You must then set up acpid to handle the acpi events. In Arch this is done through /etc/acpi/, which is a bash script, and uses case structures to decide what action to take for each event. With a mask of 0x00ffffff the following script handles most of the Fn+Fx keys according to the blue icons on them.

FIXME: If you know how to toggle the external display on this laptop (Fn+F7), please update the script


# Acpi script that takes an entry for all actions. For an IBM 
# Thinkpad t41, assumes hotkey mask 0x00ffffff. Uses netcfg package.
# by Jack Barraclough

set $*

case "$1" in
	case "$4" in
		'00001003') # Fn + F3 switch off backlight
		        xset -display :0 dpms force off
		'00001004') # Fn + F4 suspend
		'00001005') #Fn + F5 toggles network
			if [ -f /var/run/daemons/net-profiles ]
				/etc/rc.d/net-profiles stop
				/etc/rc.d/net-profiles start
		'0000100c') # Fn + F12 hibernates
			logger "ACPI action undefined: $*"
		# Add your own events here.
	logger "ACPI action undefined: $*"

This may seem like a lot of work just to get the hotkeys working, but it is also very powerful and extensible. You can easily add more actions, and every Fn+Fx combo generates an event. To control mpd with Fn+{F9-F11} for example:

	'00001009') # Tell MPD to skip back Fn+F9
		mpc prev
	'0000100a') # Tell MPD to play/pause Fn+F10
		mpc toggle
	'0000100b') # Tell MPD to skip forward Fn+F11
		mpc next

One word of warning: the script runs as root, so be careful. If you want to start firefox using the Access IBM button for example, use su or sudo to start it as your normal user, not root.

A complete list of buttons/keys and the events they produce is available on the Thinkwiki.


There is another method of getting these keys to work, using the nvram kernel module and a piece of software called tpb. This is quite complicated, and does not work as well. It is not recommended as thinkpad_acpi supports all the buttons on this laptop. For the curious, there is some information on the Thinkpad OSD page.

UltraPad and TrackPoint

Both the pad and TrackPoint are supported by the standard mouse driver, and by the synaptics package, which provides more functionality, such as scrolling using the edges of the pad. The below code will give you windows like functionality. It'll let you scroll with the middle mouse button, and also use it as a third mouse button for pasting and such. There are more details on how to configure more options on Thinkwiki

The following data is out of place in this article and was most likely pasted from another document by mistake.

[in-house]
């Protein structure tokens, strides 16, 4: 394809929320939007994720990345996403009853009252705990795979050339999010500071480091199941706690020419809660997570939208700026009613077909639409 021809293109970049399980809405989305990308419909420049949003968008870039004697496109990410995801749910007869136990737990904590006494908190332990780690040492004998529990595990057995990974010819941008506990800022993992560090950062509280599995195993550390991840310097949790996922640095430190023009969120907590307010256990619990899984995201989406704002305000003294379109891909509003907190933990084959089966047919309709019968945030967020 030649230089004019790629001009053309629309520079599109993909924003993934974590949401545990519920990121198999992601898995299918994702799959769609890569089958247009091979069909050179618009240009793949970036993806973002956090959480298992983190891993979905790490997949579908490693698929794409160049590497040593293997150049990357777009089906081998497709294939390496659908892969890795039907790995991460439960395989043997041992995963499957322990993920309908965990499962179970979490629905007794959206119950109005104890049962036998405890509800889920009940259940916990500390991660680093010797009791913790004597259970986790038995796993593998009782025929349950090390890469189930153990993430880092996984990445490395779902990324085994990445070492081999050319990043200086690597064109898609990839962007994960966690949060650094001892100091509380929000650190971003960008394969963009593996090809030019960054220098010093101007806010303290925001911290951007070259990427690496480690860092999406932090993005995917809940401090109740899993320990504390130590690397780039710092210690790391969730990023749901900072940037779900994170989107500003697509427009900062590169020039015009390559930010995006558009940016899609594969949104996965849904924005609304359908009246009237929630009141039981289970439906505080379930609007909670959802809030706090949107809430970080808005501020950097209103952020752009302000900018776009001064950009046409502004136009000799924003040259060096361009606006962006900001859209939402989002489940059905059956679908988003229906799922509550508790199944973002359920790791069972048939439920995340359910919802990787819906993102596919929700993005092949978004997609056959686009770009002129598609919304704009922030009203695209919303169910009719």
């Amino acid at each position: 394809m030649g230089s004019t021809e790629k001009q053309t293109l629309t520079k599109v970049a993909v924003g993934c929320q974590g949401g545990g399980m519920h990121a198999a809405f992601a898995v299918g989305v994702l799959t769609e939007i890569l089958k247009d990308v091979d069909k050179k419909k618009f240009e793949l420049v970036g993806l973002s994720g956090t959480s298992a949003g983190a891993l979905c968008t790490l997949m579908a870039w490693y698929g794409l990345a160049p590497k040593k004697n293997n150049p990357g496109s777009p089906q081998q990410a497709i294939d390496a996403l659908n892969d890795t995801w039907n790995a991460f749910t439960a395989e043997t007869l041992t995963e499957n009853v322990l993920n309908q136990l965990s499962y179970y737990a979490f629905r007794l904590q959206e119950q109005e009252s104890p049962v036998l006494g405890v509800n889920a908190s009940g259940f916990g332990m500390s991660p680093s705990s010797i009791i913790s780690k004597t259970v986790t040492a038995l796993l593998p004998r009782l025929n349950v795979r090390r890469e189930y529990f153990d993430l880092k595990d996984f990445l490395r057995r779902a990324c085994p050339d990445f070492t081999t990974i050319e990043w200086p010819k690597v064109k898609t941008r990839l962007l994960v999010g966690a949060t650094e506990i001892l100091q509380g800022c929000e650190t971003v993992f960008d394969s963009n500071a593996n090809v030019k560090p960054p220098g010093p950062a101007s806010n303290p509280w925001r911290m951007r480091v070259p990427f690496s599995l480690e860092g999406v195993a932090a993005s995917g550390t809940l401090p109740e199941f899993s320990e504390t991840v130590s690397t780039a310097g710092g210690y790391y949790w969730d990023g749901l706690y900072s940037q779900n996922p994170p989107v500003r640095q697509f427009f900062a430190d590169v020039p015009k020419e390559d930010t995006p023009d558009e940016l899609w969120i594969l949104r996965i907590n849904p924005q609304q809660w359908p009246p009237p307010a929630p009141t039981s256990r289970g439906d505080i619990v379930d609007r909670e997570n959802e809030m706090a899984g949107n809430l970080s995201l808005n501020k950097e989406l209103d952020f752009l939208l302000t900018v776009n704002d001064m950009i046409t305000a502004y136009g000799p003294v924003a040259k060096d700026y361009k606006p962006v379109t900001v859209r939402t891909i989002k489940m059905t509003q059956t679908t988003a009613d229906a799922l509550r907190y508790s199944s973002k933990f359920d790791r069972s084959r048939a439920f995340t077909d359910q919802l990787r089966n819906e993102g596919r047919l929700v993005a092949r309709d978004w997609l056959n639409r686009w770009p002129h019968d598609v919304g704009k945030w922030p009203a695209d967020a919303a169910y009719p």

Section "InputDevice"
      Identifier  "Configured Mouse"
      Driver      "mouse"
      Option      "CorePointer"
      Option      "Device" "/dev/input/mice"
      Option      "Protocol" "ExplorerPS/2"
      Option      "Emulate3Buttons"   "on"
      Option      "Emulate3TimeOut"   "50"
      Option      "EmulateWheel"      "on"
      Option      "EmulateWheelTimeOut" "200"
      Option      "EmulateWheelButton"        "2"
      Option      "YAxisMapping" "4 5"
      Option      "XAxisMapping" "6 7"
      Option      "ZAxisMapping" "4 5"



Wired ethernet should be working out of the box, with the e1000 module. To get gigabit speeds you may need to add this module to the MODULES array in /etc/rc.conf if it is not autodetected.


The T41 comes with three diffrent wireless cards:

  • IBM 11a/b/g Wireless LAN Mini PCI Adapter (which uses an Atheros chipset)
  • Cisco Aironet Wireless 802.11b
  • Intel PRO/Wireless LAN 2100 3B Mini PCI Adapter

You can check which you have with:

lspci | grep Ethernet

All of which should work under linux, and more details can be found on the Wireless Setup page.

Atheros Cards

These cards are supported by the Madwifi driver. There is also the experimental ath5k driver, which will eventually replace the Madwifi project, and Ndiswrapper which has been reported to work better in some circumstances, but is considerably harder to set up.

Cisco Cards

FIXME: If you have a cisco card in your T41, please update this section These should be supported by the open source airo module, or the closed source mpi350 module from cisco.

Intel Cards

First install the wireless_tools package if you haven't selected it during the installation. It contains the ipw2100 dirver:

pacman -S wireless_tools

All you need to do now is install the firmware:

pacman -S ipw2100-fw

Your wireless device should now show up if you do:


For network management the combination of netcfg and archassistant works well.


The laptop has a ATI Radeon 7500 or 9000 graphics adapter, supported by the open source ATI driver. Note that as of fglrx 8.28.8 these chipsets are not supported, so stick with the open source drivers. Most of the options on the radeon man page and on the ATI driver page can be used with this chip, but there are reports of crashes or blank screens when FastAGPWrites is enabled. On option of interest not on the ATI page is DynamicClocks, which can be used to reduce power consumption.

Hard drive Active Protection

The T41 has a built in accelerometer, which can be used to detect when the laptop is dropped, and park the hard drive heads. As of Kernel 2.6.29, you no longer need to patch the kernel to make it work. See the HDAPS page for a guide on setting this up.